LONDON (Reuters) - As much as 80% of the European Union’s electricity could be fossil fuel-free by 2030, regardless of whether the European economy faces a prolonged economic crisis, industry association Eurelectric said on Monday.
Eurelectric represents European national electricity associations and leading national electricity companies.
In the first half of this year, two thirds of electricity generated in the EU was carbon-free. Renewables generation accounted for 40% of the electricity mix and fossil fuel generation dropped by 18% year-on-year to 34%, it said in a report.
A decade ago, renewables accounted for 20% of the EU’s electricity mix and last year they accounted for 34%.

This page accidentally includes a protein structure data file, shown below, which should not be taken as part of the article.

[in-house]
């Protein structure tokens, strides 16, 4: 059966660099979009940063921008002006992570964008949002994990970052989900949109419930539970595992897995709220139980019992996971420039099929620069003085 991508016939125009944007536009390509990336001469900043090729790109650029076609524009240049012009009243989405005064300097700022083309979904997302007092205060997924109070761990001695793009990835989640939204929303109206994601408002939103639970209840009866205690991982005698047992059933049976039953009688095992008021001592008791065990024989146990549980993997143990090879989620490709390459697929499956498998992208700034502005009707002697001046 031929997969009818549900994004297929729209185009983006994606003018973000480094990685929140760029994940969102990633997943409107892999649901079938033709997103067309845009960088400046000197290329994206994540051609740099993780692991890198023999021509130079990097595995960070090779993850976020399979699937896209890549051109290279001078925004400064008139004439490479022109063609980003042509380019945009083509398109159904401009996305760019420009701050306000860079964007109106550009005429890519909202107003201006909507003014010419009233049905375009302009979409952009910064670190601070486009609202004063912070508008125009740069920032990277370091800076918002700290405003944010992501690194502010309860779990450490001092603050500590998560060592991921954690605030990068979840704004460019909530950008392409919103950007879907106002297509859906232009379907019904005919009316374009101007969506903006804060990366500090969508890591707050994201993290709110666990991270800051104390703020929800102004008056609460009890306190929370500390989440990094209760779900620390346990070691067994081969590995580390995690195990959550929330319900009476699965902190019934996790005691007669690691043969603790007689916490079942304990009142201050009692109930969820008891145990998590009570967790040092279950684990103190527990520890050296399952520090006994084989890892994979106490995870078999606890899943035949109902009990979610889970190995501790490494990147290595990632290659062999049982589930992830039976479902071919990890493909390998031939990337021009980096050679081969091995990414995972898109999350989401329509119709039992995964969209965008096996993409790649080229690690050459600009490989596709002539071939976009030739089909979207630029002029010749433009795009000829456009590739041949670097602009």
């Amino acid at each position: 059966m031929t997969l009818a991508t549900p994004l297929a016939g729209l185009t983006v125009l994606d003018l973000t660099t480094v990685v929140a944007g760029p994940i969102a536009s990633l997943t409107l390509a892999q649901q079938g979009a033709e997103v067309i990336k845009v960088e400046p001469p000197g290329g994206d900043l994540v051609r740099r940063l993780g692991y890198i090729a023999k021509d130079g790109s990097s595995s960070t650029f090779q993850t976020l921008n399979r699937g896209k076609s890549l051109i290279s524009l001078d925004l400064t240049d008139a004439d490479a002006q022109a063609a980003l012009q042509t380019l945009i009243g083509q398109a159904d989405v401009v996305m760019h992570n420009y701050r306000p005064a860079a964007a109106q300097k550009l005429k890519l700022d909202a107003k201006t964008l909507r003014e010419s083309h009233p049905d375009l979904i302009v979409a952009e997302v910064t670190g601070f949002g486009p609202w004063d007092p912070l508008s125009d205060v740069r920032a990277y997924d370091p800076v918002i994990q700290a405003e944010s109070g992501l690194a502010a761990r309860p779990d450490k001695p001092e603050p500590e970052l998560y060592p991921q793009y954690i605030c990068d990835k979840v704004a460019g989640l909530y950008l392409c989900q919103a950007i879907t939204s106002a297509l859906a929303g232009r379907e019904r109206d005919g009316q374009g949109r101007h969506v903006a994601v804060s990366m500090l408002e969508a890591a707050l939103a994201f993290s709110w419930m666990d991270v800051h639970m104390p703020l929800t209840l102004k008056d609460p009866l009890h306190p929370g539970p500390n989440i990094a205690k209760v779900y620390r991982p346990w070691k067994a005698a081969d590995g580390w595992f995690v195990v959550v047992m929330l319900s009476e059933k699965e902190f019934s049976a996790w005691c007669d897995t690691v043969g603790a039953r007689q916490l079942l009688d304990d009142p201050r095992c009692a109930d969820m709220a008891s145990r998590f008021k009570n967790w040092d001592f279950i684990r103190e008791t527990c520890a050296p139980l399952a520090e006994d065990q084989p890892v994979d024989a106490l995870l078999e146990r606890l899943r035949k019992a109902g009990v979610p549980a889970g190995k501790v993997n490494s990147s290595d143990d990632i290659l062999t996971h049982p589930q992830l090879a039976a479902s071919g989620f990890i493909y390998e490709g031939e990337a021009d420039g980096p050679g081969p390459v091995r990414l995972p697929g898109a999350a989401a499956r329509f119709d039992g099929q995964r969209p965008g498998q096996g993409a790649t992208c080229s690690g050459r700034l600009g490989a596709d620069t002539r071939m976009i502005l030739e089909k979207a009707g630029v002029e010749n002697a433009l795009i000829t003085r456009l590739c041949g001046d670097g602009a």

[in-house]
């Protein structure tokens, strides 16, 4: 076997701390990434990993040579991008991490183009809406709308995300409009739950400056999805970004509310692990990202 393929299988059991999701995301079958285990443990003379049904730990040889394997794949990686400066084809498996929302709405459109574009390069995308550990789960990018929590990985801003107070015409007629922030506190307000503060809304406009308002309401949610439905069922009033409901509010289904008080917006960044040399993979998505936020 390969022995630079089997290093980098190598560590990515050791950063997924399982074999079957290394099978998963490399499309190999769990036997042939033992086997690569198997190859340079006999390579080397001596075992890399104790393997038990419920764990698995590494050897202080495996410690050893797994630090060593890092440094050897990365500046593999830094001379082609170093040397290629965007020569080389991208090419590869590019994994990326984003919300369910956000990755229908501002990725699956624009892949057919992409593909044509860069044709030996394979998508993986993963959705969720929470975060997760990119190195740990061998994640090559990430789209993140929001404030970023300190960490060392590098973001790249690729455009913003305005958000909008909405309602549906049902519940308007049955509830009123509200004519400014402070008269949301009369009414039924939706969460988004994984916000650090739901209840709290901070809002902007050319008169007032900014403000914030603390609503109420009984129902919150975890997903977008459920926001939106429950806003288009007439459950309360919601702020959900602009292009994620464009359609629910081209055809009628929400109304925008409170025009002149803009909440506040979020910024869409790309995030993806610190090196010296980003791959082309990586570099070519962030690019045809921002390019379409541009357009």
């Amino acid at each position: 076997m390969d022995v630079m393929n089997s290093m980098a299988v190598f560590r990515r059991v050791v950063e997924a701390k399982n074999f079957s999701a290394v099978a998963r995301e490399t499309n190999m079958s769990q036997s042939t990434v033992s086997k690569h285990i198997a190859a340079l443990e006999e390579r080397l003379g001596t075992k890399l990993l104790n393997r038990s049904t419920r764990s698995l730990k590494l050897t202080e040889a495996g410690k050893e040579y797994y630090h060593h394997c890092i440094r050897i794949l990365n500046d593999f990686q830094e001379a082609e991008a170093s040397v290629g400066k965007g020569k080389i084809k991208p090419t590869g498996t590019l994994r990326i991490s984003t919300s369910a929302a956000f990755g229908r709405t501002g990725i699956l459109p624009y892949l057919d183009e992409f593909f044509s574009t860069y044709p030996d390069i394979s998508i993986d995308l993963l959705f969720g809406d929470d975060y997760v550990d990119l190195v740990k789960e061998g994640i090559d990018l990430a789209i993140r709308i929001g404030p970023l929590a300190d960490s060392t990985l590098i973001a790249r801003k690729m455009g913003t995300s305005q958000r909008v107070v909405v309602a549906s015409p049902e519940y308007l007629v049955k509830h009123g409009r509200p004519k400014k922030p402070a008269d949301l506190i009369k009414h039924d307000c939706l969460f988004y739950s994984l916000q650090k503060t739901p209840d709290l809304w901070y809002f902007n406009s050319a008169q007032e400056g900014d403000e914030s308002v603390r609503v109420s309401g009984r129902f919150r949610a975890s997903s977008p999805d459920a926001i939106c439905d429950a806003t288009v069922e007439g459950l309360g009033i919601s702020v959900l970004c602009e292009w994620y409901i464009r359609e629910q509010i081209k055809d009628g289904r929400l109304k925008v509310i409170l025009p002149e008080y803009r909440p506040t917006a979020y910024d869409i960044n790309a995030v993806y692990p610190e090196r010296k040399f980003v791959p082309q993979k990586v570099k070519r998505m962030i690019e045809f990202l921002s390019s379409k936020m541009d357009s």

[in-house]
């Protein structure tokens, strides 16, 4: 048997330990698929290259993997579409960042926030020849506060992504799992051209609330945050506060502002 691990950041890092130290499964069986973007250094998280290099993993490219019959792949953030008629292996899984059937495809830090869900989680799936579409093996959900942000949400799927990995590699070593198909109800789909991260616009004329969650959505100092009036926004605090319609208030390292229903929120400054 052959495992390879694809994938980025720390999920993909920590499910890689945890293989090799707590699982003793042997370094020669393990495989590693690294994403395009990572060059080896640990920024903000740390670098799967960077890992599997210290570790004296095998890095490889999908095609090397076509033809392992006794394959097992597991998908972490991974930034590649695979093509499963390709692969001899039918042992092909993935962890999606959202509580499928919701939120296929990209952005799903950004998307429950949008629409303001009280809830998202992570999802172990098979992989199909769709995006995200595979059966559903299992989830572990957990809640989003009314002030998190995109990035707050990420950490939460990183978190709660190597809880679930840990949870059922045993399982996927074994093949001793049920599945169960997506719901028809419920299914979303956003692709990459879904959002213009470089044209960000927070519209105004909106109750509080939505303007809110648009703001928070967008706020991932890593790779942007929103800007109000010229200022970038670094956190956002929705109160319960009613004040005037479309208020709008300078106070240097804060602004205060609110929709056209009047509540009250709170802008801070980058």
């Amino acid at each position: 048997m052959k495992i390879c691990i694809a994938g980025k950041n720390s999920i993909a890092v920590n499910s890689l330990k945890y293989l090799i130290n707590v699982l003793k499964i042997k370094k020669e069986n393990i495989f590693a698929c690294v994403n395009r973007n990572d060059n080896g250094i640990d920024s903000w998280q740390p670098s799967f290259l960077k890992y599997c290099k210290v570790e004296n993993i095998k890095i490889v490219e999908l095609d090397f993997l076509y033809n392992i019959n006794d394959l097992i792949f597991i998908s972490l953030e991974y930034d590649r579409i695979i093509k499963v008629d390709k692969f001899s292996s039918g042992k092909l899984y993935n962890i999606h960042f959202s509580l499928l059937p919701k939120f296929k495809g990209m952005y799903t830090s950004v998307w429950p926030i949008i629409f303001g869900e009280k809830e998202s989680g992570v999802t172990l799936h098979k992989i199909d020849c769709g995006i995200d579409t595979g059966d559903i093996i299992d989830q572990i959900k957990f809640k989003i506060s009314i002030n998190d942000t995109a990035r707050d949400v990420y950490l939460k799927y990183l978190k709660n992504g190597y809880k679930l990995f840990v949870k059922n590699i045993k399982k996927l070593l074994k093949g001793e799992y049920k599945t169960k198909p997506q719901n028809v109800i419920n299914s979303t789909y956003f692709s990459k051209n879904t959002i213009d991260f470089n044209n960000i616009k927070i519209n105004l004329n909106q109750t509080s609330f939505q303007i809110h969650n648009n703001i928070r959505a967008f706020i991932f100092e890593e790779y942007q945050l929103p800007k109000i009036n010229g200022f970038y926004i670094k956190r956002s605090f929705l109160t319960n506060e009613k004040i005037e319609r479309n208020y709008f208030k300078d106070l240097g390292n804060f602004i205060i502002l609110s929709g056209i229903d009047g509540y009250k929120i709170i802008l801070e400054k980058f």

“This year, the power sector has proven its crucial value for society by providing hospitals, government offices and millions of home-working Europeans with clean and reliable power throughout the pandemic,” said Kristian Ruby, secretary general of Eurelectric.
“In order to meet the 2030 targets, or go even further, we must urgently remove the specific barriers holding back the progress on the ground,” he added.
To meet the EU’s 2030 climate targets, wind and solar capacity must double and obstacles must be overcome.
Recently, restrictions due to the COVID-19 pandemic have delayed many projects and permitting procedures are slowing down progress. Electric car infrastructure also needs to be rolled out and the growth in coal imports needs to be stopped, the report said.
Reporting by Nina Chestney; Editing by Mark Potter
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